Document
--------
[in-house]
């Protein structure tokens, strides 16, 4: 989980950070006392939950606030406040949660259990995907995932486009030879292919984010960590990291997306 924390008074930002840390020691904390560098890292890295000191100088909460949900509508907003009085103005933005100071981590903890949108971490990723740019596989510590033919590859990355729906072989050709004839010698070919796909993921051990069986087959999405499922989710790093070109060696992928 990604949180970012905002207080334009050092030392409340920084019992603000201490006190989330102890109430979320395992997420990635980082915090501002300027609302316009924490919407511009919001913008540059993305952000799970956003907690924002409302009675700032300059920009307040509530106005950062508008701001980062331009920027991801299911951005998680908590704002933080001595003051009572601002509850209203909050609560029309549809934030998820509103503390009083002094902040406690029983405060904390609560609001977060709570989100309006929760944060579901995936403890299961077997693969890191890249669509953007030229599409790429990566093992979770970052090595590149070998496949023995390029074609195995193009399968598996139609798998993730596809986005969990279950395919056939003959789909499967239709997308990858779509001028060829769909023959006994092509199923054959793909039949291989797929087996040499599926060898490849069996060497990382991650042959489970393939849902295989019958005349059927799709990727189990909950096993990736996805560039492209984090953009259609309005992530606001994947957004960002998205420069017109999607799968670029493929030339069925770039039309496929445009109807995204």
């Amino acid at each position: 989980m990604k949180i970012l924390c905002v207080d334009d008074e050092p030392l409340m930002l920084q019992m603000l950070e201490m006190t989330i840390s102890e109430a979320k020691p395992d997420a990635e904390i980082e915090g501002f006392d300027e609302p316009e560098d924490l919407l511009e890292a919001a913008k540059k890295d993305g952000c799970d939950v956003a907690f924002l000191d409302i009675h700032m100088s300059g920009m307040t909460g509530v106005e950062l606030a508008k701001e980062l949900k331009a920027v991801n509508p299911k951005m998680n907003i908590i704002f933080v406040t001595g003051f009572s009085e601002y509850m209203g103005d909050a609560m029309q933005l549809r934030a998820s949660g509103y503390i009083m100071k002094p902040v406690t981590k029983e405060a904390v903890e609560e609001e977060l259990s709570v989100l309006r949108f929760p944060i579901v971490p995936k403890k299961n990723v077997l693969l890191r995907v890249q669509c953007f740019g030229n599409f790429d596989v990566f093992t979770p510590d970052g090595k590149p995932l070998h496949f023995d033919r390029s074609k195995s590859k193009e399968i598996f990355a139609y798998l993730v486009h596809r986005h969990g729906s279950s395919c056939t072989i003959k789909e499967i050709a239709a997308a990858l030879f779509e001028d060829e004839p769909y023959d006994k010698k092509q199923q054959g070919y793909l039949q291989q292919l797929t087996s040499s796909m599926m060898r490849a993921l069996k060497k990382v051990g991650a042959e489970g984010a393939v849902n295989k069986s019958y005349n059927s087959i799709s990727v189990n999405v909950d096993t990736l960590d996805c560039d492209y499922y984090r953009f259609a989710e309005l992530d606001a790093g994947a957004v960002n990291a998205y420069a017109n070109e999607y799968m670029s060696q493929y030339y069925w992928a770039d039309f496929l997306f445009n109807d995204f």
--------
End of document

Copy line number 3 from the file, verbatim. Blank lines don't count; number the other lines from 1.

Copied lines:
């Amino acid at each position: 989980m990604k949180i970012l924390c905002v207080d334009d008074e050092p030392l409340m930002l920084q019992m603000l950070e201490m006190t989330i840390s102890e109430a979320k020691p395992d997420a990635e904390i980082e915090g501002f006392d300027e609302p316009e560098d924490l919407l511009e890292a919001a913008k540059k890295d993305g952000c799970d939950v956003a907690f924002l000191d409302i009675h700032m100088s300059g920009m307040t909460g509530v106005e950062l606030a508008k701001e980062l949900k331009a920027v991801n509508p299911k951005m998680n907003i908590i704002f933080v406040t001595g003051f009572s009085e601002y509850m209203g103005d909050a609560m029309q933005l549809r934030a998820s949660g509103y503390i009083m100071k002094p902040v406690t981590k029983e405060a904390v903890e609560e609001e977060l259990s709570v989100l309006r949108f929760p944060i579901v971490p995936k403890k299961n990723v077997l693969l890191r995907v890249q669509c953007f740019g030229n599409f790429d596989v990566f093992t979770p510590d970052g090595k590149p995932l070998h496949f023995d033919r390029s074609k195995s590859k193009e399968i598996f990355a139609y798998l993730v486009h596809r986005h969990g729906s279950s395919c056939t072989i003959k789909e499967i050709a239709a997308a990858l030879f779509e001028d060829e004839p769909y023959d006994k010698k092509q199923q054959g070919y793909l039949q291989q292919l797929t087996s040499s796909m599926m060898r490849a993921l069996k060497k990382v051990g991650a042959e489970g984010a393939v849902n295989k069986s019958y005349n059927s087959i799709s990727v189990n999405v909950d096993t990736l960590d996805c560039d492209y499922y984090r953009f259609a989710e309005l992530d606001a790093g994947a957004v960002n990291a998205y420069a017109n070109e999607y799968m670029s060696q493929y030339y069925w992928a770039d039309f496929l997306f445009n109807d995204f």